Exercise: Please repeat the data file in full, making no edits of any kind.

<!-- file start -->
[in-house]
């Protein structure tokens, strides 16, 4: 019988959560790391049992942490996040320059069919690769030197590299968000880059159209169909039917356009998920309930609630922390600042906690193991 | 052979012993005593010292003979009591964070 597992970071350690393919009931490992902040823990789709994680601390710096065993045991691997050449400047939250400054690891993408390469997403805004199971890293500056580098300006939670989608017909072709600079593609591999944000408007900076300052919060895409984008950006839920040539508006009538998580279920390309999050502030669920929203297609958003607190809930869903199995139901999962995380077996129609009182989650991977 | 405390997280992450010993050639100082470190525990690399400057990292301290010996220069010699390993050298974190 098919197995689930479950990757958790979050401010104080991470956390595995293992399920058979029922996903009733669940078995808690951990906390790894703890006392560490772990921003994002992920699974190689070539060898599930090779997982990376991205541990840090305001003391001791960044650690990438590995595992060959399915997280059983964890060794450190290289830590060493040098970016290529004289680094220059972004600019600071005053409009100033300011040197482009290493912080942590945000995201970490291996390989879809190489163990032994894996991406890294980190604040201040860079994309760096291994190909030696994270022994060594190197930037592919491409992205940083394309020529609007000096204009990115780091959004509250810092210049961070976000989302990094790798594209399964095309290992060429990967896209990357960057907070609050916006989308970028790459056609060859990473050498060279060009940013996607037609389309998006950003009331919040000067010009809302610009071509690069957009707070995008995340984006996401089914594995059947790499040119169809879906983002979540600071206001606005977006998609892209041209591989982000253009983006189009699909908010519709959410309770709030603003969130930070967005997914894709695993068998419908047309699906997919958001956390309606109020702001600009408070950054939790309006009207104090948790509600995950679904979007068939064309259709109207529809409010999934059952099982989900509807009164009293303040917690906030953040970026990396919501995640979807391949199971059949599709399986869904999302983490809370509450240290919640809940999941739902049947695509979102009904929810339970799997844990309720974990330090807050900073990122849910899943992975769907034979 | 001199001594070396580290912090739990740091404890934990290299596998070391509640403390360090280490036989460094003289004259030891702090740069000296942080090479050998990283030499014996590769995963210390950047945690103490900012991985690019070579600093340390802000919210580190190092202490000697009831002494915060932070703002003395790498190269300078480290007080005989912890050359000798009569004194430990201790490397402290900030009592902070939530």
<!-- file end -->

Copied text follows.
[in-house]
């Protein structure tokens, strides 16, 4: 019988959560790391049992942490996040320059069919690769030197590299968000880059159209169909039917356009998920309930609630922390600042906690193991 | 052979012993005593010292003979009591964070 597992970071350690393919009931490992902040823990789709994680601390710096065993045991691997050449400047939250400054690891993408390469997403805004199971890293500056580098300006939670989608017909072709600079593609591999944000408007900076300052919060895409984008950006839920040539508006009538998580279920390309999050502030669920929203297609958003607190809930869903199995139901999962995380077996129609009182989650991977 | 405390997280992450010993050639100082470190525990690399400057990292301290010996220069010699390993050298974190 098919197995689930479950990757958790979050401010104080991470956390595995293992399920058979029922996903009733669940078995808690951990906390790894703890006392560490772990921003994002992920699974190689070539060898599930090779997982990376991205541990840090305001003391001791960044650690990438590995595992060959399915997280059983964890060794450190290289830590060493040098970016290529004289680094220059972004600019600071005053409009100033300011040197482009290493912080942590945000995201970490291996390989879809190489163990032994894996991406890294980190604040201040860079994309760096291994190909030696994270022994060594190197930037592919491409992205940083394309020529609007000096204009990115780091959004509250810092210049961070976000989302990094790798594209399964095309290992060429990967896209990357960057907070609050916006989308970028790459056609060859990473050498060279060009940013996607037609389309998006950003009331919040000067010009809302610009071509690069957009707070995008995340984006996401089914594995059947790499040119169809879906983002979540600071206001606005977006998609892209041209591989982000253009983006189009699909908010519709959410309770709030603003969130930070967005997914894709695993068998419908047309699906997919958001956390309606109020702001600009408070950054939790309006009207104090948790509600995950679904979007068939064309259709109207529809409010999934059952099982989900509807009164009293303040917690906030953040970026990396919501995640979807391949199971059949599709399986869904999302983490809370509450240290919640809940999941739902049947695509979102009904929810339970799997844990309720974990330090807050900073990122849910899943992975769907034979 | 001199001594070396580290912090739990740091404890934990290299596998070391509640403390360090280490036989460094003289004259030891702090740069000296942080090479050998990283030499014996590769995963210390950047945690103490900012991985690019070579600093340390802000919210580190190092202490000697009831002494915060932070703002003395790498190269300078480290007080005989912890050359000798009569004194430990201790490397402290900030009592902070939530």